In the balance: Puelo's and Chile's future

Editors Note: The following is from Issue 6
By Rodrigo Condeza
It´s a fact, the rivers of southern Chile are under heavy pressure from energy companies pushing hydropower schemes. But why? The law is clear: if a company does not utilize its freely acquired water rights, or refuses to pay taxes on them, or returns said rights to the State, these rights are then made available on the free market.
That generates high speculation and strong incentive to implement projects no matter the cost.  In other words, the more quickly such projects are carried out, the fewer taxes the energy companies are forced to pay.  The companies are also able to obtain a swifter rate of return from the water, their principal asset. Under these conditions, we witness quickening attempts to exploit the great rivers of Chilean Patagonia like the Baker, Palena, Futaleufu and Puelo rivers.
Take Mediterráneo, Chile’s largest run-of-river hydroelectric plant. Approved just days before former President Sebastián Piñera finished his term in office this past March, Mediterraneo includes an electric line with towers up to 140-meters high traversing through the heart of the Cochamó area in northern Patagonia. The power plant and its towers would be in plain sight of the thousands of visitors who come each year to visit the Manso, Puelo and Cochamó valleys. The construction of the plant will forever jeopardize the scenic and pristine nautre of this region.
For the people who live there, those natural attributes are also the most important feature of this gateway to Patagonia. They see how, every year, their land gains in value and the tourism ventures grow in line with the regional government’s own vision of making tourism the key element in Cochamo’s long-term economic growth. The Puelo Valley in particular has tremendous potential with the new border crossing at El Bolson, which will unite the Cochamo municipality with Argentina.
Yet, regional environmental authorities have chosen to approve what some of the local agencies here considered to be "the lesser evil” -- 63 kilometers of power lines that nobody wants, in order to transport to the national power grid the 220 megawatts produced by this run-of-the-river hydroelectric plant.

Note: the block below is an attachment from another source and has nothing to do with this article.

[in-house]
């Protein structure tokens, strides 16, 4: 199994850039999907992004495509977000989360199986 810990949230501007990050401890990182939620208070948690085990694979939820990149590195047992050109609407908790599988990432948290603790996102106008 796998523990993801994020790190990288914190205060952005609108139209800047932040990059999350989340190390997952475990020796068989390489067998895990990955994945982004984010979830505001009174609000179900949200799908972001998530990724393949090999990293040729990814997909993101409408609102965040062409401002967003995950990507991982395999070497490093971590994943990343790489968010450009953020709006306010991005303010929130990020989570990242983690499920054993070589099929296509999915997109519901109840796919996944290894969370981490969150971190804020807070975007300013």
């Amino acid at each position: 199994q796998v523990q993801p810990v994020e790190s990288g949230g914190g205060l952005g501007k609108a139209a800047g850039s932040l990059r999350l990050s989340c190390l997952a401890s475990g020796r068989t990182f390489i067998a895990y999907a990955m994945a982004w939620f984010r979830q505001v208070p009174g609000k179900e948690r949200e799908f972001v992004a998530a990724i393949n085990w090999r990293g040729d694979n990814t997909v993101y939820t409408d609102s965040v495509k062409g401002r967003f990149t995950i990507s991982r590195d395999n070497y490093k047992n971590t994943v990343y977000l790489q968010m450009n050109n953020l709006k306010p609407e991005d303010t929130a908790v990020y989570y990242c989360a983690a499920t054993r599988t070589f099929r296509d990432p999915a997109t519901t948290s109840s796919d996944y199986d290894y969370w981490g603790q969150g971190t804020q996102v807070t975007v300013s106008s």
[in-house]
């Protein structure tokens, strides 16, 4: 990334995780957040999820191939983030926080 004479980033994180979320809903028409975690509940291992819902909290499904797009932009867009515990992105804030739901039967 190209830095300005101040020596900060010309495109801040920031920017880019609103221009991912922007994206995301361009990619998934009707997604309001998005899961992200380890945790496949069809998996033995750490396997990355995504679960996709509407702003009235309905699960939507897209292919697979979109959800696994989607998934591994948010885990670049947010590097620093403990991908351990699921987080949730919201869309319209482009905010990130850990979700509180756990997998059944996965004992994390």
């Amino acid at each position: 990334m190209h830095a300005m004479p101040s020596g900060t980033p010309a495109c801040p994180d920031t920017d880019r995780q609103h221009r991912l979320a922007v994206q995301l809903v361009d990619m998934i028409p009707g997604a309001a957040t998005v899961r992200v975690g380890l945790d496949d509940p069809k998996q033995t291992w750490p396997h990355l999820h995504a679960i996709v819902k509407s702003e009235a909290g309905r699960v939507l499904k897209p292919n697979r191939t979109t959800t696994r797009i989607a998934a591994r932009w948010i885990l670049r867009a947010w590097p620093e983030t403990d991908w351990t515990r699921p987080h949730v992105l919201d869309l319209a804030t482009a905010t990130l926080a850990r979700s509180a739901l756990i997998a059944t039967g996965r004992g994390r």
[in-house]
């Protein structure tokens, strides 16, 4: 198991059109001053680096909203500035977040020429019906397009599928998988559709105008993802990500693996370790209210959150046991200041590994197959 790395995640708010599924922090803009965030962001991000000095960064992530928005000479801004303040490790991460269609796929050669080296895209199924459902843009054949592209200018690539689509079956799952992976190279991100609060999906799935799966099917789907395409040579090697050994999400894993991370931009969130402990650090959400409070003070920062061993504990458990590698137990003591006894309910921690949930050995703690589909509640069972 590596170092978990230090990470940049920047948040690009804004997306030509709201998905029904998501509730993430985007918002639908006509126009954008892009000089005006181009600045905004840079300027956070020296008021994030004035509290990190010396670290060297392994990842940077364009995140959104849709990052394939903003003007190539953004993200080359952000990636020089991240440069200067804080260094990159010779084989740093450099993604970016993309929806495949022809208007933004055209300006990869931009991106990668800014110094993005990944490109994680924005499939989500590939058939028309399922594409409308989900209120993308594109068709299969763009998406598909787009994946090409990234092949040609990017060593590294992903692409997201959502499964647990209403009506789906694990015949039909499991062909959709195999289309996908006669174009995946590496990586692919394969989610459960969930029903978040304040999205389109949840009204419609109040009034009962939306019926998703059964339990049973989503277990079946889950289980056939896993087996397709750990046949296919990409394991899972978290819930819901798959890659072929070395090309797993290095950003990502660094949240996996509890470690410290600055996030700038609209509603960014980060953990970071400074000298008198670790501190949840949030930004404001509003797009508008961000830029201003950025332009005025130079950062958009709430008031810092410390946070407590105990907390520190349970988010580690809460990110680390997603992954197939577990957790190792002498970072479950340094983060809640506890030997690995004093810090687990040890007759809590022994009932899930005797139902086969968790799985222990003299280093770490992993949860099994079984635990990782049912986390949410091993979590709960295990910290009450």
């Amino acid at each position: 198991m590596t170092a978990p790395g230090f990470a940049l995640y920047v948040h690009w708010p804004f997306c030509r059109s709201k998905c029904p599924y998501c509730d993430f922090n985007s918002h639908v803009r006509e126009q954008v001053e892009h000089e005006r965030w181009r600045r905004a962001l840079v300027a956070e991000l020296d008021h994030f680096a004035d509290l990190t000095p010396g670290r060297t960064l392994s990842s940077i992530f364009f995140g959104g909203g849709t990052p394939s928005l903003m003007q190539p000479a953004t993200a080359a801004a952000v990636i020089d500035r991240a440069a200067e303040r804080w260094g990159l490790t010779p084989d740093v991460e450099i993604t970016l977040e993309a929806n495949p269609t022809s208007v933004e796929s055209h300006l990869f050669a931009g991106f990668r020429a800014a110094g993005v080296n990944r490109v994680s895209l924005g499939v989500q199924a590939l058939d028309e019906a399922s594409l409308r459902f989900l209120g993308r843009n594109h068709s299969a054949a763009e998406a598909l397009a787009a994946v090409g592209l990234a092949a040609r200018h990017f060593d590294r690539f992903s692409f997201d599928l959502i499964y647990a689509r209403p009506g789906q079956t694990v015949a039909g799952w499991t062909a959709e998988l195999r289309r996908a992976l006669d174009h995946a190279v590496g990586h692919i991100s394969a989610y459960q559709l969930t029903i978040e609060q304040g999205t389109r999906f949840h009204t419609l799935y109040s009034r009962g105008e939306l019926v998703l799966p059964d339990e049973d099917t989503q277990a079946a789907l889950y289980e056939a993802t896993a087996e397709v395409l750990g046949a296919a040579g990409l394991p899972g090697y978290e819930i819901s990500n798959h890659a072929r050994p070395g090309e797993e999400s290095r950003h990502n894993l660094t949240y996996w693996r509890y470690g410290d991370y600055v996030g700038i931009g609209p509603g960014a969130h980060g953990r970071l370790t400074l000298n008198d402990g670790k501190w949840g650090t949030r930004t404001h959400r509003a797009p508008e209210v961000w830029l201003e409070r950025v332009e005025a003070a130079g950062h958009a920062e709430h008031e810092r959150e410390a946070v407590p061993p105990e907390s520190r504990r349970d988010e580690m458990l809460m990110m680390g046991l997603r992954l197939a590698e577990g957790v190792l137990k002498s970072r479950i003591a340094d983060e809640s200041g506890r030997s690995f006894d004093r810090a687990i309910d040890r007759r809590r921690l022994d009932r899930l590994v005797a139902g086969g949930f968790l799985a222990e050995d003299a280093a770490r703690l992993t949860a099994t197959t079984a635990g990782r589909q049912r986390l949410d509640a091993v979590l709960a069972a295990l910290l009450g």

With this decision, they sacrifice a landscape that belongs to all Chileans and are effectively endorsing the private investors behind the Mediterraneó project. In their desire to minimize costs and maximize profits, the Mediterraeno project investors have proposed a plan that entails the easiest-to-implement power line that rather conveniently does not affect the 100,000-hectacre Fundo Puchiguín property in the Puelo area, owned by Robert Hagemann, the founding partner of Mediterraneó.
Is there an alternative? A 40-kilometer power line crossing Hagemann’s Puchiguín property and its inner peaks, including underground sections and crossing the estuary below the water, is a viable option. However, such a plan has been discarded as being “too expensive.” Unfortunately, in this conflict it appears that the bad is preferable to the good, the ugly to the beautiful.
Thus, the prevailing pattern in Chile repeats once more. The country continues to develop with a high degree of social inequality, where market decisions, without strategic land use planning, make the country’s wealthiest still richer at the expense of the majority, the local communities and their natural resources. For Puelo, this will be a huge, perpetual scar in its heart.
Chile must change
The strong, legitimate community opposition of recent years results in legal battles, adding a high degree of uncertainty for all actors involved: communities must divert scarce resources to defend their territory; investments in development are halted; financiers of hydropower projects are uncertain about the return on capital; and the government wears down so it can sustain a system that does not permit the much-needed, precise planning of the nation’s energy matrix.
This must change. If Chile does in fact require these megawatts, it should be carried out with a process where the necessary time is taken for regional planning, including citizen dialogue and participation that results in viable projects in balance with the public interest. Currently, when a project enters the environmental impact evaluation system it is nearly impossible to affect significant changes. The chips have already been played.
Mediterranó is not viable for the Chile we want to build, a country where transparent, well-formulated planning, together with environmental justice and territorial equity, is the path we travel. Till then, we can only ask: what’s the next river under threat? 
Rodrigo Condeza is manager of Mitico Puelo Lodge and Tagua Tagua Park, and director of the non-profit Puelo Patagonia, whose mission is responsible development in the Puelo watershed of northern Chilean Patagonia.
Photo: Andres Amengual
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